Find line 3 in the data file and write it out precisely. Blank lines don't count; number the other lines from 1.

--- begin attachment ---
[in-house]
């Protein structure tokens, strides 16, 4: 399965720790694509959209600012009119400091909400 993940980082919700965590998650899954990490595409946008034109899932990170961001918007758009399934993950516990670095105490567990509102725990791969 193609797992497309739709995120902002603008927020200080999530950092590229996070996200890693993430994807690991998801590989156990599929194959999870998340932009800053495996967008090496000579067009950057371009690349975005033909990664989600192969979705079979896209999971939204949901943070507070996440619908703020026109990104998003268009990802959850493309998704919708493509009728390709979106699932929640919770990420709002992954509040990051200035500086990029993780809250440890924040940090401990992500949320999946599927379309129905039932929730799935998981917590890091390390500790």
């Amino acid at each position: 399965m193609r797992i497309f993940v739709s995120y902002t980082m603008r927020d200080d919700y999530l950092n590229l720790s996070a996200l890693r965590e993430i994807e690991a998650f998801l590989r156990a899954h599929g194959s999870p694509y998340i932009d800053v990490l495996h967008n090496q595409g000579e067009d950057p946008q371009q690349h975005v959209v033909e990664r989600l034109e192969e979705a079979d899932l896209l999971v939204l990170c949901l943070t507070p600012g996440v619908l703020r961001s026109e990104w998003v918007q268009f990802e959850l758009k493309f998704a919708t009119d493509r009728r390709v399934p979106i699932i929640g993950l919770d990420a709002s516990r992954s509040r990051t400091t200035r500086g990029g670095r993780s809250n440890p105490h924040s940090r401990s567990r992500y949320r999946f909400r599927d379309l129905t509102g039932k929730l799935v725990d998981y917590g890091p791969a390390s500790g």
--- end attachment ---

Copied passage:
């Amino acid at each position: 399965m193609r797992i497309f993940v739709s995120y902002t980082m603008r927020d200080d919700y999530l950092n590229l720790s996070a996200l890693r965590e993430i994807e690991a998650f998801l590989r156990a899954h599929g194959s999870p694509y998340i932009d800053v990490l495996h967008n090496q595409g000579e067009d950057p946008q371009q690349h975005v959209v033909e990664r989600l034109e192969e979705a079979d899932l896209l999971v939204l990170c949901l943070t507070p600012g996440v619908l703020r961001s026109e990104w998003v918007q268009f990802e959850l758009k493309f998704a919708t009119d493509r009728r390709v399934p979106i699932i929640g993950l919770d990420a709002s516990r992954s509040r990051t400091t200035r500086g990029g670095r993780s809250n440890p105490h924040s940090r401990s567990r992500y949320r999946f909400r599927d379309l129905t509102g039932k929730l799935v725990d998981y917590g890091p791969a390390s500790g």